Santa Clarita Valley History In Pictures

67. Magic

The best-known and most-visited landmark in the Santa Clarita Valley consists of hundreds of acres of gardens, waterfalls and pools — and some of the wildest rides in the world. It is Six Flags Magic Mountain.

Walter Elias Disney proved that theme amusement parks could be impressive money makers, a fact not lost on the directors of The Newhall Land and Farming Company. While these creative businessmen were experts in such things as petroleum, wheat, cattle and creating whole New Towns, their inexperience with entertainment venues compelled them to form a partnership with Sea World, Inc. and engage the architectural firm of Randall Duella and Associates to design a theme park.

Magic Mountain opened its gates on Memorial Day, May 29, 1971 and featured a series of rides it called "white knucklers." Chief among them was the Gold Rusher roller coaster, whose gold-colored trains swooped riders around the hillside at a then-chilling thirty-five miles per hour. Opening season saw a total of just thirty-three rides, including such long-gone attractions as El Bumpo, Galaxy, Billy the Squid and the Grand Centennial Excursion. The 384-foot Sky Tower provided an impressive vista of the western Santa Clarita Valley.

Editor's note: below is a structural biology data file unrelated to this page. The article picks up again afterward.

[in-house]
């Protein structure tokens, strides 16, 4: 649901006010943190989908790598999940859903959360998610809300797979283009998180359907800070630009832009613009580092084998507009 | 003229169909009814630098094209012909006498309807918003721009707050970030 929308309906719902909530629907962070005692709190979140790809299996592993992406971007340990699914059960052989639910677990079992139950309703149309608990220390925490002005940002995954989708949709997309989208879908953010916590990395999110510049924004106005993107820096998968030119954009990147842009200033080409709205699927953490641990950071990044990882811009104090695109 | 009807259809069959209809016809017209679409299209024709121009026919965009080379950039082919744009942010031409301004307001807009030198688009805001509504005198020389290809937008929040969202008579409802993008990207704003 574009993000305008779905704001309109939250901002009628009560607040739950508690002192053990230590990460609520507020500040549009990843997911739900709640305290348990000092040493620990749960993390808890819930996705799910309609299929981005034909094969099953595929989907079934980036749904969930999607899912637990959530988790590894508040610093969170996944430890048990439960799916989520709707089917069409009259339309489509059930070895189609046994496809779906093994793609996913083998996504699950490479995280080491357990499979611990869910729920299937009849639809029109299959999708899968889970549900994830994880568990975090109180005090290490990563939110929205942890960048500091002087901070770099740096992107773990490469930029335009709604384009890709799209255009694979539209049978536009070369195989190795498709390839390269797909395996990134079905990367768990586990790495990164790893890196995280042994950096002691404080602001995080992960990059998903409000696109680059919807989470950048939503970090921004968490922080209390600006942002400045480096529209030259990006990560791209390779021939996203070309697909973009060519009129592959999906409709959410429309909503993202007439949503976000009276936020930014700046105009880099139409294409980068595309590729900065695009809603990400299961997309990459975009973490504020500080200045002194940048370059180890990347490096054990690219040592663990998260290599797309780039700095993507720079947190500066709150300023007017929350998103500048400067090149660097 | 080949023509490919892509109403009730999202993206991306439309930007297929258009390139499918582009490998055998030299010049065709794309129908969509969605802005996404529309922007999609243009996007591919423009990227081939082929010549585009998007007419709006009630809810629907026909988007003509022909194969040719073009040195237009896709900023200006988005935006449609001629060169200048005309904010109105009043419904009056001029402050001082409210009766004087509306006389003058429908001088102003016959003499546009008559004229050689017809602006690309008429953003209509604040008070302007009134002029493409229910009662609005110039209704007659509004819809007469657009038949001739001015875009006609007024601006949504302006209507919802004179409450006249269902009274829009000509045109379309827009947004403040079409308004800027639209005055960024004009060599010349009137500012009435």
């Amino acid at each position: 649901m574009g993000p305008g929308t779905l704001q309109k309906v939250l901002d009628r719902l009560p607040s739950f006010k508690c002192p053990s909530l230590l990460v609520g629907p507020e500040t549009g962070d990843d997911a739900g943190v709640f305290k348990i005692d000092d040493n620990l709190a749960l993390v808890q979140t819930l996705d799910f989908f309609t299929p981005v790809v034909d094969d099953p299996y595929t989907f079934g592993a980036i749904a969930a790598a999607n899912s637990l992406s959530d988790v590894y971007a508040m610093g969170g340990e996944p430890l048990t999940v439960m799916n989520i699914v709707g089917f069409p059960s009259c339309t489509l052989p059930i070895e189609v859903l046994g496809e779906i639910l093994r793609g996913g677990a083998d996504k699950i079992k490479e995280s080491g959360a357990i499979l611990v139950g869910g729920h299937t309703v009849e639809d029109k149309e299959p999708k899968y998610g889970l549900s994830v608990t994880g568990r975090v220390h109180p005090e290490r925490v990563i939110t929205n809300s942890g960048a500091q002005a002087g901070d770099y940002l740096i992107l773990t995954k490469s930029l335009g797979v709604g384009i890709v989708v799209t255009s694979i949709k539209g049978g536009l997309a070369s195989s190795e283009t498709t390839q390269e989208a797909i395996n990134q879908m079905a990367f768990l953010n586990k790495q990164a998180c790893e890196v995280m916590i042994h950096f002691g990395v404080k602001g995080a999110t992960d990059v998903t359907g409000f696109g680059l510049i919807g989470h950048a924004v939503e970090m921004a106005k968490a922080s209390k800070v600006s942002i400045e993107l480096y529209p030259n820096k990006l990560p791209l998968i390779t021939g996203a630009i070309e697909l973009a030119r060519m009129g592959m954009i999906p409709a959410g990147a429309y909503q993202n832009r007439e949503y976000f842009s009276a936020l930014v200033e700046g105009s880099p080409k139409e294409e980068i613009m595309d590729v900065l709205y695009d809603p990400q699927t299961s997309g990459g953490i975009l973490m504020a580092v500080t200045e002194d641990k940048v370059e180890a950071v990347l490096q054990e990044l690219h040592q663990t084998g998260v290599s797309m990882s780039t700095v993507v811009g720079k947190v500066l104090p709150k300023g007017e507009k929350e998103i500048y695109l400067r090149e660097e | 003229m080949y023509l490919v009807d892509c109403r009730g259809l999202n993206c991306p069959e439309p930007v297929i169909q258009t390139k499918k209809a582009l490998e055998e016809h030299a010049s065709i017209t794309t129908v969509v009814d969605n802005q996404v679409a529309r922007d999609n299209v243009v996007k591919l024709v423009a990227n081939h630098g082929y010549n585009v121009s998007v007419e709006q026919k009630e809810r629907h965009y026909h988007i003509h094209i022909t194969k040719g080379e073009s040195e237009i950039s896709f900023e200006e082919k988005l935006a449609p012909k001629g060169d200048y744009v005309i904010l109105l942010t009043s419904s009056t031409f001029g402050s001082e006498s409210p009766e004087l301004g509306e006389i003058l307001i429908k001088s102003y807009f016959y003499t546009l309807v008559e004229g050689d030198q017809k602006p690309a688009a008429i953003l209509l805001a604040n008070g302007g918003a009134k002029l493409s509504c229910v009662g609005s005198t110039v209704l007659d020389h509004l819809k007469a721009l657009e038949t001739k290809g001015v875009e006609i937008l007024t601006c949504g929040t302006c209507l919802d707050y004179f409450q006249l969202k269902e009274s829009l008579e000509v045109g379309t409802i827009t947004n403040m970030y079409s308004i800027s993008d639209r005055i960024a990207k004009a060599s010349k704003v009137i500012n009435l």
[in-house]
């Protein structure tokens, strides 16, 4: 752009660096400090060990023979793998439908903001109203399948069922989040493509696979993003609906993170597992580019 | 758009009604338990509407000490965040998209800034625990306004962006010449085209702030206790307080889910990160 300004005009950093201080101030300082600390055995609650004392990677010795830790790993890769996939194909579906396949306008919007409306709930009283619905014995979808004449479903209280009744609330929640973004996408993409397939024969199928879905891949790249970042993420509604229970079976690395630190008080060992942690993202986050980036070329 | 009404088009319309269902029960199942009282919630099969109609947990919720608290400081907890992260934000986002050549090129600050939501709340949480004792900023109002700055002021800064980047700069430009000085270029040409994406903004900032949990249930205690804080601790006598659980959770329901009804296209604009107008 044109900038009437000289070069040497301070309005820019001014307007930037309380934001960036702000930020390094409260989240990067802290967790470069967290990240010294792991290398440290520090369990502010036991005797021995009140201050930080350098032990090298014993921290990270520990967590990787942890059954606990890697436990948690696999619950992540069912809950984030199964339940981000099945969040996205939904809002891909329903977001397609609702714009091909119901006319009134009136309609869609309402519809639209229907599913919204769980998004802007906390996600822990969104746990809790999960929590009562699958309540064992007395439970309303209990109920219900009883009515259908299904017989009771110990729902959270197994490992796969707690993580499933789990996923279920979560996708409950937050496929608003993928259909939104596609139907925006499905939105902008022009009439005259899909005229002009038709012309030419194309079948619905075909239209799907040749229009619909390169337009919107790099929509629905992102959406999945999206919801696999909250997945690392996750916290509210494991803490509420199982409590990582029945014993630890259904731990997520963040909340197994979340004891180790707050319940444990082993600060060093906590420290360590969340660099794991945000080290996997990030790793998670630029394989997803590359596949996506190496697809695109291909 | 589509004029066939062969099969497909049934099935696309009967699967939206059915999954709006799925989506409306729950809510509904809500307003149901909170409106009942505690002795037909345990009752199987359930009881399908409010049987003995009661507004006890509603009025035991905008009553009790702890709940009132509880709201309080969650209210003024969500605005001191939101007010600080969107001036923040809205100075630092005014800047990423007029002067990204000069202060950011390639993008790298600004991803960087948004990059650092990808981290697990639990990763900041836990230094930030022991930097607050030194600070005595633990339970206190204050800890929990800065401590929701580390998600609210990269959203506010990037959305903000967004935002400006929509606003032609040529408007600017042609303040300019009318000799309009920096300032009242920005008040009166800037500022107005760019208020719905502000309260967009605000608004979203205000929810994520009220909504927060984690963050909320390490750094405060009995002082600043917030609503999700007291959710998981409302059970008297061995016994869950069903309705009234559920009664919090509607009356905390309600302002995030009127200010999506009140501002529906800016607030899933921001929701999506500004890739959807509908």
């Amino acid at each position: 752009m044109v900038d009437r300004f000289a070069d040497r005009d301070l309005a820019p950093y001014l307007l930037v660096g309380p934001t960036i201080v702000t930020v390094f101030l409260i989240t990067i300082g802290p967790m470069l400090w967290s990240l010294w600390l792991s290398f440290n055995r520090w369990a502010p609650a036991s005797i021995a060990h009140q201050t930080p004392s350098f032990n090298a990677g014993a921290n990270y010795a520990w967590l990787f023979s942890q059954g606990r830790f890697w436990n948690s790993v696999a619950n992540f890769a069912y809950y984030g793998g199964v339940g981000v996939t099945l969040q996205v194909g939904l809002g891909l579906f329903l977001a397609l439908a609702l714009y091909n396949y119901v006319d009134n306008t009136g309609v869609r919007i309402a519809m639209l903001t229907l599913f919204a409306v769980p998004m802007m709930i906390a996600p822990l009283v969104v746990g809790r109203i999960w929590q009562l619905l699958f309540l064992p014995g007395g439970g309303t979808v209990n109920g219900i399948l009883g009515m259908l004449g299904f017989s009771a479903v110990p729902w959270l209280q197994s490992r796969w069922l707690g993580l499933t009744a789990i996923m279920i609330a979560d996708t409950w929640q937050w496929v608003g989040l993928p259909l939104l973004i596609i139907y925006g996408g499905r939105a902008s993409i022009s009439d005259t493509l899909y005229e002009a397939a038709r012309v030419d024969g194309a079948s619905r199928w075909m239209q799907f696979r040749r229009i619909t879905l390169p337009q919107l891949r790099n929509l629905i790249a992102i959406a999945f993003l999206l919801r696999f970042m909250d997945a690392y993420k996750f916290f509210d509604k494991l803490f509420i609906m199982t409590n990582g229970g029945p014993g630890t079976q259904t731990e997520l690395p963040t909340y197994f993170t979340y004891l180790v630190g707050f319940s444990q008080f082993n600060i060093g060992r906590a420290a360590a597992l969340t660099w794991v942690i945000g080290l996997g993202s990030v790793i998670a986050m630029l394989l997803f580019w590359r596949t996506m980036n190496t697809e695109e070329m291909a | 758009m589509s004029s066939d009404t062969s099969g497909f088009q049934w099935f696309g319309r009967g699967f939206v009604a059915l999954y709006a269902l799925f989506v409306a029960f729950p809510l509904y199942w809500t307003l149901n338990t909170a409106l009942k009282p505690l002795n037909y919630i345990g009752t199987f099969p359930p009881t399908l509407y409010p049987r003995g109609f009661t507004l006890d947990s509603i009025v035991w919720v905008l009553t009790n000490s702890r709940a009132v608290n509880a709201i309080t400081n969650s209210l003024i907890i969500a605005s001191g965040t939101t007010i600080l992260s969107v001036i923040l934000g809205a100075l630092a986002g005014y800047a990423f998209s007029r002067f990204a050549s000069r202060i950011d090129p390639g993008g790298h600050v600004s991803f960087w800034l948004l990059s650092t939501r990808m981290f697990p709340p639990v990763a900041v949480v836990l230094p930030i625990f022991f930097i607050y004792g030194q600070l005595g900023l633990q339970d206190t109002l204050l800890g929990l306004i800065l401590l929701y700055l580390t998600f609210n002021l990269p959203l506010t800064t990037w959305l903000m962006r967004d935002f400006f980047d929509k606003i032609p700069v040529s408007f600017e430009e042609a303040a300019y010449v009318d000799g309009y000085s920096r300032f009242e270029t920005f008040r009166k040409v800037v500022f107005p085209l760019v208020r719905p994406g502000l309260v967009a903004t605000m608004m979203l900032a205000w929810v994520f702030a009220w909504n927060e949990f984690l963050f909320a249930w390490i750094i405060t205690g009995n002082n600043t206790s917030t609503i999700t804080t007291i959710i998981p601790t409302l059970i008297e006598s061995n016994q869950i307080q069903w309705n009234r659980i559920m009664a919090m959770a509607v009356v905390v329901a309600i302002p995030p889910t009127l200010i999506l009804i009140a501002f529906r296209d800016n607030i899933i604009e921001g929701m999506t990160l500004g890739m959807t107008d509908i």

More than seven thousand trees were planted on the almost-barren hillsides — which the Spaniards of earlier centuries had called the "sterile hills" — together with over thirty thousand shrubs and flowers. Miles of gracefully curving walkways, streams and bridges added beauty to the place.

The impact on the community was tremendous. Magic Mountain patronized local businesses and brought millions of tourists to the area each year. From a mere five hundred employees on opening day it quickly became the largest employer in the valley, especially of teen-agers looking for summer jobs.

In 1979 Newhall Land sold the park to the Six Flags Corporation, the nation's largest regional theme park company, for $53.3 million. The new owners added rides and, in 1985, replaced the old trademark trolls with characters nearly as famous as Mr. Disney's mouse. Here now were Bugs Bunny, Daffy Duck, Yosemite Sam and more.

In 1990, Six Flags was purchased by the entertainment giant Time Warner, positioning the amusement park company for major growth. The acquisition led to a marriage between park attractions and recent film releases in the form of new white-knucklers such as Batman The Ride and Superman The Escape — whose world's-fastest roller coaster speeds leave the good old Gold Rusher in the dirt.

With the addition of the Hurricane Harbor water park in 1995, Six Flags California became the first multi-gated entertainment complex in the state.

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